Europe to Open up GSM Spectrum to LTE and WiMAX Services
Published on: 18th Apr 2011
Note -- this news article is more than a year old.
Technical rules on how the 900 and 1800 MHz radio frequency bands should be opened up to 4G based services have just been adopted by the European Commission. The rules are designed to avoid interference problems with existing GSM and 3G devices and must be implemented by Member States by the end of this year.
In particular, the Commission's Decision sets out technical parameters allowing for the co-existence on the 900MHz and 1800MHz frequency bands of GSM, 3G and either LTE or WiMXA based 4G technology.
The Decision sets up a mechanism for the adoption of technical harmonisation rules based on input received from national radio frequency experts. National administrations have until 31 December 2011 to implement the Decision into their national rules so that GSM bands are effectively made available for LTE and WiMAX systems. Based on the Commission's first steps to open the 900 MHz and 1800 MHz bands in 2009, Member States have already had to examine competition between mobile operators and address any distortions of competition, in accordance with the EU's telecoms rules.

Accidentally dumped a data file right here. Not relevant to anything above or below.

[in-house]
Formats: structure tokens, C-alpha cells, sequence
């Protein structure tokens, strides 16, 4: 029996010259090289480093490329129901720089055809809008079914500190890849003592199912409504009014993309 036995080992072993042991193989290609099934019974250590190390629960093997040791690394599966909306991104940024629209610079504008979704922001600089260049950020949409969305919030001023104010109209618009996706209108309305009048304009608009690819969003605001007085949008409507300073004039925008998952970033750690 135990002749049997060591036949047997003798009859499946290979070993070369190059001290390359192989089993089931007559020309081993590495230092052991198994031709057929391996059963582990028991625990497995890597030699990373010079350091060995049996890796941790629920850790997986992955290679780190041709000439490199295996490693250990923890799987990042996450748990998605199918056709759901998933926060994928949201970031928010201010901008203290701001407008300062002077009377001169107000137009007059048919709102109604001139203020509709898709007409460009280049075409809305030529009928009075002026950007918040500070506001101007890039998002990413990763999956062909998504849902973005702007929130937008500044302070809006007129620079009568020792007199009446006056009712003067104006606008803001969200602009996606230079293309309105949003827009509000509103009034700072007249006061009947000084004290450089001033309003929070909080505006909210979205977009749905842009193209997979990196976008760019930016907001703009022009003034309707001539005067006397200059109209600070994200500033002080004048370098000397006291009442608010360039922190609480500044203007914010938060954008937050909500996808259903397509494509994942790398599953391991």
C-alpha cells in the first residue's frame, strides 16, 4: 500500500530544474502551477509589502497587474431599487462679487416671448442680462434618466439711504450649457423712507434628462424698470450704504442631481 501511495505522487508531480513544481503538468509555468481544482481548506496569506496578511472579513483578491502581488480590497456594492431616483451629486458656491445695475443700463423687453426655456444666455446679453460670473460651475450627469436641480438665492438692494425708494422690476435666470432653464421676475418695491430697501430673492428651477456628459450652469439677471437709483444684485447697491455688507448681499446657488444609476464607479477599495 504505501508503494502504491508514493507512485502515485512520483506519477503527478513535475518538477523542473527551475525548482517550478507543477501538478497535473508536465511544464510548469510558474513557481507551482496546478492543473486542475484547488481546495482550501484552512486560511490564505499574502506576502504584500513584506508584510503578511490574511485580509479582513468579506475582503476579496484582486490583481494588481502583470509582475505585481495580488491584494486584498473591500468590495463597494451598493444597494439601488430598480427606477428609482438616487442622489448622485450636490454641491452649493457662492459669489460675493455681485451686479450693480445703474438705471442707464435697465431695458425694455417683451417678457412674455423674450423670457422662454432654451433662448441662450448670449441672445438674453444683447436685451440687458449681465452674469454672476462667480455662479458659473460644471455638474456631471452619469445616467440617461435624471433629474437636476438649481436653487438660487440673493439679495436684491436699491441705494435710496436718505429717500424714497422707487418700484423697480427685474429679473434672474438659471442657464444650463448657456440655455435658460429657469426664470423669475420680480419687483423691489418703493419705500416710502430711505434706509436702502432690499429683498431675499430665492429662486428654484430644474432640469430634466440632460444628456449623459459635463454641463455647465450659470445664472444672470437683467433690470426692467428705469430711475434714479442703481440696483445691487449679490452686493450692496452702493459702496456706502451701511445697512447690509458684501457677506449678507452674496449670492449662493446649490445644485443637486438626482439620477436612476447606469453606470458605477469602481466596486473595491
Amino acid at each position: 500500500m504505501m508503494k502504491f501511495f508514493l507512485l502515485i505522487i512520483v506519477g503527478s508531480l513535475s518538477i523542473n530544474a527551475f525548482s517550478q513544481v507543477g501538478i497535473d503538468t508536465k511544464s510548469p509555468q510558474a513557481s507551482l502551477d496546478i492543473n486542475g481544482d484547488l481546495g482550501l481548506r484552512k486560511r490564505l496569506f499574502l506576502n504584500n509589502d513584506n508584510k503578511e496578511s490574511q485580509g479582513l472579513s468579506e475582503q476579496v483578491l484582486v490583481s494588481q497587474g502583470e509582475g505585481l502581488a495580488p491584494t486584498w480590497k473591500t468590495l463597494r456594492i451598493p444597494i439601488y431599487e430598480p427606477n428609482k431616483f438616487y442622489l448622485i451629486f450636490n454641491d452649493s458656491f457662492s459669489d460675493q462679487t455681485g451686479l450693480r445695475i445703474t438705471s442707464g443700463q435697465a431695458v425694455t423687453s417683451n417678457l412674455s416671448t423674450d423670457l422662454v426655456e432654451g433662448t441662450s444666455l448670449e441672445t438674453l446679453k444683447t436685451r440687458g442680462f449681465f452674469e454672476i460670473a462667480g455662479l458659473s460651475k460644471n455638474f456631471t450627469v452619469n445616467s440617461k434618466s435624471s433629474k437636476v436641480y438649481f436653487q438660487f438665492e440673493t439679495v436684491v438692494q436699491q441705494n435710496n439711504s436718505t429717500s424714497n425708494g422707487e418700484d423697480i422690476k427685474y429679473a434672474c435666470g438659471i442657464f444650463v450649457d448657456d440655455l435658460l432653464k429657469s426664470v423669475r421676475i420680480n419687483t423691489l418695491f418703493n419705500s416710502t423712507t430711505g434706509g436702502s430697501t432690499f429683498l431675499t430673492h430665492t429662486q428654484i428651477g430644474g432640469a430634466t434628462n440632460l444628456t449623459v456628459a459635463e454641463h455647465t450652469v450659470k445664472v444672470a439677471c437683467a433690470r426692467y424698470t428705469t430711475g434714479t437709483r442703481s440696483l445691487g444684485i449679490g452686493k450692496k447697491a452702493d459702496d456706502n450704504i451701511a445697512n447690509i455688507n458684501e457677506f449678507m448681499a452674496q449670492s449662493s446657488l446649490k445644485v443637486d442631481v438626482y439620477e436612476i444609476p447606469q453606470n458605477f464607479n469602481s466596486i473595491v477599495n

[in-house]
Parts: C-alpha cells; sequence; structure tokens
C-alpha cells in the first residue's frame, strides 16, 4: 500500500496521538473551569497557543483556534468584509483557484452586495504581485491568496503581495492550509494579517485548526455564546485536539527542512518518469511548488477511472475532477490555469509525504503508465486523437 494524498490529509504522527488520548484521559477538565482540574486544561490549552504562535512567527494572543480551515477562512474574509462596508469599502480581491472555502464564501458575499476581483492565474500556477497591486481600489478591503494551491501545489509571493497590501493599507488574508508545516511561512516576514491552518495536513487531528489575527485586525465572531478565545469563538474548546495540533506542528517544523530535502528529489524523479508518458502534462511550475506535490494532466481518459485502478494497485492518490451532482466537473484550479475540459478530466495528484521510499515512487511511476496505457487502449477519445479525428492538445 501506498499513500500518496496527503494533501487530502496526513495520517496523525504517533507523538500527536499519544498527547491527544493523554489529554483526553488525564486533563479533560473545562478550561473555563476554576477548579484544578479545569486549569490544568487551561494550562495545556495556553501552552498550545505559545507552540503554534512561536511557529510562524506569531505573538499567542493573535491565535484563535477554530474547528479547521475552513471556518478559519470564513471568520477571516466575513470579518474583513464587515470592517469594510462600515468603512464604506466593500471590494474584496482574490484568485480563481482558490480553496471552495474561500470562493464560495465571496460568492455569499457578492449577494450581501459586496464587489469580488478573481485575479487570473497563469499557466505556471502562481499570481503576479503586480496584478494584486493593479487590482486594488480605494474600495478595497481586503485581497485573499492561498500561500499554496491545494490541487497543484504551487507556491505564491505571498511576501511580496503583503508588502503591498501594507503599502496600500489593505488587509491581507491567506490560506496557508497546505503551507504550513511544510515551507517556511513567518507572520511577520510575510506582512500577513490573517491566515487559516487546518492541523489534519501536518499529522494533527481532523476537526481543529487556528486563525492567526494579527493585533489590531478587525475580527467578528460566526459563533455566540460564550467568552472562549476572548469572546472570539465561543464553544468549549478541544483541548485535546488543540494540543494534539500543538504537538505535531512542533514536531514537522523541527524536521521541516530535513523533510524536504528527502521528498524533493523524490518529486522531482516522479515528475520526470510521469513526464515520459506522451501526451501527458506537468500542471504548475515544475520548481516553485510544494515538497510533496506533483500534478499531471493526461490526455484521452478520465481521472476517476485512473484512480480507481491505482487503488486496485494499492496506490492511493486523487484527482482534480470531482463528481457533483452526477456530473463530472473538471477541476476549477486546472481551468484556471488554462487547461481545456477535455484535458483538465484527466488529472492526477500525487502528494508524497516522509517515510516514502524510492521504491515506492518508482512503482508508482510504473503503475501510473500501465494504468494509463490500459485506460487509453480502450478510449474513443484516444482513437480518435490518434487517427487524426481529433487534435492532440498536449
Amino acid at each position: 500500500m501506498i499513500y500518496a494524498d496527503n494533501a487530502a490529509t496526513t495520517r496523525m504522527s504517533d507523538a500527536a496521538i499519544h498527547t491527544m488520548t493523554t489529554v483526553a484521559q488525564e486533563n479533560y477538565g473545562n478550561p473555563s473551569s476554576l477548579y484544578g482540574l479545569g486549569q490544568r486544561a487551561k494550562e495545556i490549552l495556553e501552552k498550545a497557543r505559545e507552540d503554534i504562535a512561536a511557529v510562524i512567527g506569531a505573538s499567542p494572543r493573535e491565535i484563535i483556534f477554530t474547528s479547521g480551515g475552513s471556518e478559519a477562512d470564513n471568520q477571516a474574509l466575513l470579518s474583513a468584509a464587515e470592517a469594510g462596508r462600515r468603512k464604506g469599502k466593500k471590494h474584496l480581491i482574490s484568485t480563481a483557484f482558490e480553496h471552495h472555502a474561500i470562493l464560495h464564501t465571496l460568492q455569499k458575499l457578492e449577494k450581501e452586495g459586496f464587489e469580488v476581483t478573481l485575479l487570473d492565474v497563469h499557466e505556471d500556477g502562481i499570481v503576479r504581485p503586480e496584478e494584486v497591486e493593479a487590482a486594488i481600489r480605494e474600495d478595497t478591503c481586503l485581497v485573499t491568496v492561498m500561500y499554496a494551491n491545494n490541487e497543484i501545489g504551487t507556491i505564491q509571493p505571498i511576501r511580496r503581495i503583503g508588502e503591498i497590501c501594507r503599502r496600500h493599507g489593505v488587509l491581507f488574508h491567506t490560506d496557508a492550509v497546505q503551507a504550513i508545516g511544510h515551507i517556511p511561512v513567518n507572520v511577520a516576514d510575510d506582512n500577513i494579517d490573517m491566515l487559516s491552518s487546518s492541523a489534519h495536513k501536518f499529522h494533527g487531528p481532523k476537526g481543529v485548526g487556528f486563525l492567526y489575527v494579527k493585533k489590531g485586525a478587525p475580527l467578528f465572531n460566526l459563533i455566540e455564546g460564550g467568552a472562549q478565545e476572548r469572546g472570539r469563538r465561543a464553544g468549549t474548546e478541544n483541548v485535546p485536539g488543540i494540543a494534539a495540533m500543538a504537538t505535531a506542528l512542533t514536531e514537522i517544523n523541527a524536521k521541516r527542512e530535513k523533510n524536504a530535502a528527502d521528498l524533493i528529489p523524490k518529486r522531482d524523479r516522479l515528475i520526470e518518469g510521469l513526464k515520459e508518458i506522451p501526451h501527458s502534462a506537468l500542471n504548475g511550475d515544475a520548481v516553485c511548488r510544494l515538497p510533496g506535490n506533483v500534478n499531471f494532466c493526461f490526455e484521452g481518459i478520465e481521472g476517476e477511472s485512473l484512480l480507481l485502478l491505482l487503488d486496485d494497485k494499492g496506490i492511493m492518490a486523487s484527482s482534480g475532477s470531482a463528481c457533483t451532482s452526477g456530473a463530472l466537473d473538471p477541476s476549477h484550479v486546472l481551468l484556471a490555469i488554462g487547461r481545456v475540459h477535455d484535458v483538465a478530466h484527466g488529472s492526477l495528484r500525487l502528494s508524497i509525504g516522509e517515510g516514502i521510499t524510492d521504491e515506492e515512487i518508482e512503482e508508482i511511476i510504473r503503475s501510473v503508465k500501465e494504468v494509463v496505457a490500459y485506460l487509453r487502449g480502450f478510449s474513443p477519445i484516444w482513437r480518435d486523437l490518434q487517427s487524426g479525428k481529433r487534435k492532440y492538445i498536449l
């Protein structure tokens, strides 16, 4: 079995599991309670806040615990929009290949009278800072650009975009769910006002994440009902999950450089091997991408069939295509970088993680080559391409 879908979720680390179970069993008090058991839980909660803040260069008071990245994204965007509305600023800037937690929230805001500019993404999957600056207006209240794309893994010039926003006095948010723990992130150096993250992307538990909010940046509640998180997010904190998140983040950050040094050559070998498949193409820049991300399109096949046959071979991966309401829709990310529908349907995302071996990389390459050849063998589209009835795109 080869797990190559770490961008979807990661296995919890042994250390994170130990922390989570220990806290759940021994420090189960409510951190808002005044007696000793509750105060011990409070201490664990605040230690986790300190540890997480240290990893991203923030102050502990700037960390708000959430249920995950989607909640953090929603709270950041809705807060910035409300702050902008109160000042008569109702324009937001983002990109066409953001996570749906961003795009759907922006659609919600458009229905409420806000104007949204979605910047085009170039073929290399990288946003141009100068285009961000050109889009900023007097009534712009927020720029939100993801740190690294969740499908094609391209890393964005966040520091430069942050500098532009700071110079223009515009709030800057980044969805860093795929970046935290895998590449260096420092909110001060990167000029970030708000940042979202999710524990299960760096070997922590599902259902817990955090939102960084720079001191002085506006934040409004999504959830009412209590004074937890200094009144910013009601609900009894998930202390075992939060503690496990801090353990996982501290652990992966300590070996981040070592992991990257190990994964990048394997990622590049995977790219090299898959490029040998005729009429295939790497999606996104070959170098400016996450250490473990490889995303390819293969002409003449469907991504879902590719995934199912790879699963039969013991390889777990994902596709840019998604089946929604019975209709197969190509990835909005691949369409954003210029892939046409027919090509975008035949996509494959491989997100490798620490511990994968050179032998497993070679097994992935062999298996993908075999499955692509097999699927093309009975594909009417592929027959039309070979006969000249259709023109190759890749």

In 2009, technical studies were undertaken to demonstrate that LTE and WiMAX could safely coexist with the other systems already using the same bandwidth. These studies also clarified the technical conditions under which the systems using the 900 and 1800 MHz bands will be able to protect systems in neighbouring frequency bands, such as GSM for railways and aeronautical services, from interference. Member States are obliged to give appropriate protection to systems in adjacent frequency bands.
The GSM Directive of 1987 reserved the use of part of the 900MHz spectrum band for GSM (Global System for Mobile) access technologies such as mobile phones.
The GSM Directive was updated in September 2009 by Directive 2009/114/EC to allow more advanced, next generation wireless technologies to also use this band of the radio spectrum, starting with 3G (UMTS) mobile broadband technology.
At the same time the Commission clarified the technical conditions necessary to enable such action in Decision 2009/766/EC. This decision not only protects GSM, but also obliges Member States to give appropriate protection to systems in adjacent frequency bands.